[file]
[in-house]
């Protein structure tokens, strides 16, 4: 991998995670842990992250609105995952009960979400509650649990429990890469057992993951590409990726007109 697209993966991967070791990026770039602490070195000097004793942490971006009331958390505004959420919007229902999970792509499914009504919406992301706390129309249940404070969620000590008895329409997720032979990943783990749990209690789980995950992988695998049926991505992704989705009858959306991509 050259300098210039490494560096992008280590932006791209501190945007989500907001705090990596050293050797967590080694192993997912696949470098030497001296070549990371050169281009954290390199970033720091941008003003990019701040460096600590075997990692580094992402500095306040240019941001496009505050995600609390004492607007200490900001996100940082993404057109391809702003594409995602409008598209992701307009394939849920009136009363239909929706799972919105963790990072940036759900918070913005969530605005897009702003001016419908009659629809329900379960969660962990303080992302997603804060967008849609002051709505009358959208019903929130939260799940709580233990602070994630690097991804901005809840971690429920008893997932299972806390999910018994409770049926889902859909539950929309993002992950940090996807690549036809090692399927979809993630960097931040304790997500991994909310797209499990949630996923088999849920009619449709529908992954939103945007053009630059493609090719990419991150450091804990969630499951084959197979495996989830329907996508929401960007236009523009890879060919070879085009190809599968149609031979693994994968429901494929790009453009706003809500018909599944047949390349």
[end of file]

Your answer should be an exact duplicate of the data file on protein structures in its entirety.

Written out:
[in-house]
């Protein structure tokens, strides 16, 4: 991998995670842990992250609105995952009960979400509650649990429990890469057992993951590409990726007109 697209993966991967070791990026770039602490070195000097004793942490971006009331958390505004959420919007229902999970792509499914009504919406992301706390129309249940404070969620000590008895329409997720032979990943783990749990209690789980995950992988695998049926991505992704989705009858959306991509 050259300098210039490494560096992008280590932006791209501190945007989500907001705090990596050293050797967590080694192993997912696949470098030497001296070549990371050169281009954290390199970033720091941008003003990019701040460096600590075997990692580094992402500095306040240019941001496009505050995600609390004492607007200490900001996100940082993404057109391809702003594409995602409008598209992701307009394939849920009136009363239909929706799972919105963790990072940036759900918070913005969530605005897009702003001016419908009659629809329900379960969660962990303080992302997603804060967008849609002051709505009358959208019903929130939260799940709580233990602070994630690097991804901005809840971690429920008893997932299972806390999910018994409770049926889902859909539950929309993002992950940090996807690549036809090692399927979809993630960097931040304790997500991994909310797209499990949630996923088999849920009619449709529908992954939103945007053009630059493609090719990419991150450091804990969630499951084959197979495996989830329907996508929401960007236009523009890879060919070879085009190809599968149609031979693994994968429901494929790009453009706003809500018909599944047949390349």